“We’ve seen what the other political parties do – it’s always the same. We must try something else," said Candice Bertrand, 23, She might not be part of the group asking Philippot for selfies, but she had voted FN at every election, and her family agreed. “My mum was a Communist, then voted for [Nicolas] Sarkozy, and now she votes FN. She’s come a long way.”  The way, it seemed, was political distrust.

Minutes earlier, Philippot had pleaded with the audience to talk to their relatives and neighbours. Bertrand had brought her girlfriend, Lola, whom she was trying to convince to vote FN.  Lola wouldn’t give her surname – her strongly left-wing family would “certainly not” like to know she was there. She herself had never voted.

This infuriated Bertrand. “Women have fought for the right to vote!” she declared. Daily chats with Bertrand and her family had warmed up Lola to voting Le Pen in the first round, although not yet in the second. “I’m scared of a major change,” she confided, looking lost. “It’s a bit too extreme.” Both were too young to remember 2002, when a presidential victory for the then-Front National leader Jean-Marie Le Pen, was only a few percentage points away.

Since then, under the leadership of his daughter, Marine, the FN has broken every record. But in this region, the FN’s success isn’t new. In 2002, when liberal France was shocked to see Le Pen reach the second round of the presidential election, the FN was already sailing in Moselle. Le Pen grabbed 23.7 per cent of the Moselle vote in the first round and 21.9 per cent in the second, compared to 16.9 per cent and 17.8 per cent nationally. 

The far-right vote in Moselle remained higher than the national average before skyrocketing in 2012. By then, the younger, softer-looking Marine had taken over the party. In that year, the FN won an astonishing 24.7 per cent of the Moselle vote, and 17.8 per cent nationwide.

For some people of my generation, the FN has already provided opportunities. With his manicured beard and chic suit, Emilien Noé still looks like the Young Socialist he was between 16 and 18 years old. But looks can be deceiving. “I have been disgusted by the internal politics at the Socialist Party, the lack of respect for the low-ranked campaigners," he told me. So instead, he stood as the FN’s youngest national candidate to become mayor in his village, Gosselming, in 2014. “I entered directly into action," he said. (He lost). Now, at just 21, Noé is the FN’s youth coordinator for Eastern France.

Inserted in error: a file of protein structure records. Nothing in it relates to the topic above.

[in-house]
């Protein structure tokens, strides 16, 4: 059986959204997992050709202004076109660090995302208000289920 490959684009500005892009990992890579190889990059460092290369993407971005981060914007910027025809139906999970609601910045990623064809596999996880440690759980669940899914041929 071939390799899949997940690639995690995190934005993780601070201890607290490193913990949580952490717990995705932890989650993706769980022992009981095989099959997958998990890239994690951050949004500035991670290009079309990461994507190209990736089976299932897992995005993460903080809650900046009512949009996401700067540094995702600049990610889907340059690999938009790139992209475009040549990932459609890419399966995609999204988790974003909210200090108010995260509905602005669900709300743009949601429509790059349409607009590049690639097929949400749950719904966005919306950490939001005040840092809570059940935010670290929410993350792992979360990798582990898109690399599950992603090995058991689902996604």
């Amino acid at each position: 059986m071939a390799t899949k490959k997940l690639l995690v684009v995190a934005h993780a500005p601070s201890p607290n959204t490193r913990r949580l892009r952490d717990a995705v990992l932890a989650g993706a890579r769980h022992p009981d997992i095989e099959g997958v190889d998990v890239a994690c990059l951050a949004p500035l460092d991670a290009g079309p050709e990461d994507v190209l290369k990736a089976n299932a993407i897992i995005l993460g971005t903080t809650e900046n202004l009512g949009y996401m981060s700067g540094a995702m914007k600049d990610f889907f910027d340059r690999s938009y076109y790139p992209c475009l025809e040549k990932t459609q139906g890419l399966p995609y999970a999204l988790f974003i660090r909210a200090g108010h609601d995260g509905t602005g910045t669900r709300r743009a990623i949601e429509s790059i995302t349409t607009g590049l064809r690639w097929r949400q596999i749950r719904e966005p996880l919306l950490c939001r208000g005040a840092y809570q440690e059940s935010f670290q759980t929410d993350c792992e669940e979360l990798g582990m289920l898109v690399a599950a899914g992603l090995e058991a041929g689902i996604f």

Metz, Creative Commons licence credit Morgaine

Next to him stood Kevin Pfeiffer, 27. He told me he used to believe in the Socialist ideal, too - in 2007, as a 17-year-old, he backed Ségolène Royal against Sarkozy. But he is now a FN local councillor and acts as the party's general co-ordinator in the region. Both Noé and Pfeiffer radiated a quiet self-confidence, the sort that such swift rises induces. They shared a deep respect for the young-achiever-in-chief: Philippot. “We’re young and we know we can have perspectives in this party without being a graduate of l’ENA,” said another activist, Olivier Musci, 24. (The elite school Ecole Nationale d’Administration, or ENA, is considered something of a mandatory finishing school for politicians. It counts Francois Hollande and Jacques Chirac among its alumni. Ironically, Philippot is one, too.)

“Florian” likes to say that the FN scores the highest among the young. “Today’s youth have not grown up in a left-right divide”, he told me when I asked why. “The big topics, for them, were Maastricht, 9/11, the Chinese competition, and now Brexit. They have grown up in a political world structured around two poles: globalism versus patriotism.” Notably, half his speech was dedicated to ridiculing the FN's most probably rival, the maverick centrist Emmanuel Macron. “It is a time of the nations. Macron is the opposite of that," Philippot declared.